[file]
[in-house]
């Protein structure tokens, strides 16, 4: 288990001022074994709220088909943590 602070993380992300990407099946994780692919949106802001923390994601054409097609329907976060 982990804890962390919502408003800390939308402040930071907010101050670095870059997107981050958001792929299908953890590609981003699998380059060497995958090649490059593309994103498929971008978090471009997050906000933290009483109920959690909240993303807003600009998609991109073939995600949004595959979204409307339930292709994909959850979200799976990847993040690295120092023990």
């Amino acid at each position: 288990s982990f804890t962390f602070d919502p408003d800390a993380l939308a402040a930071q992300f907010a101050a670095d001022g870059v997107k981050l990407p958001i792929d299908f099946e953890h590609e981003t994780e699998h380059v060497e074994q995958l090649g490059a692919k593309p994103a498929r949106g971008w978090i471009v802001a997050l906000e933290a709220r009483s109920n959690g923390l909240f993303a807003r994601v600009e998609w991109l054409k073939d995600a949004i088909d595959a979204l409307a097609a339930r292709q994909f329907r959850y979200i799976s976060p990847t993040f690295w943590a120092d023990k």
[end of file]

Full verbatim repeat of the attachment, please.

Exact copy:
[in-house]
């Protein structure tokens, strides 16, 4: 288990001022074994709220088909943590 602070993380992300990407099946994780692919949106802001923390994601054409097609329907976060 982990804890962390919502408003800390939308402040930071907010101050670095870059997107981050958001792929299908953890590609981003699998380059060497995958090649490059593309994103498929971008978090471009997050906000933290009483109920959690909240993303807003600009998609991109073939995600949004595959979204409307339930292709994909959850979200799976990847993040690295120092023990």
């Amino acid at each position: 288990s982990f804890t962390f602070d919502p408003d800390a993380l939308a402040a930071q992300f907010a101050a670095d001022g870059v997107k981050l990407p958001i792929d299908f099946e953890h590609e981003t994780e699998h380059v060497e074994q995958l090649g490059a692919k593309p994103a498929r949106g971008w978090i471009v802001a997050l906000e933290a709220r009483s109920n959690g923390l909240f993303a807003r994601v600009e998609w991109l054409k073939d995600a949004i088909d595959a979204l409307a097609a339930r292709q994909f329907r959850y979200i799976s976060p990847t993040f690295w943590a120092d023990k």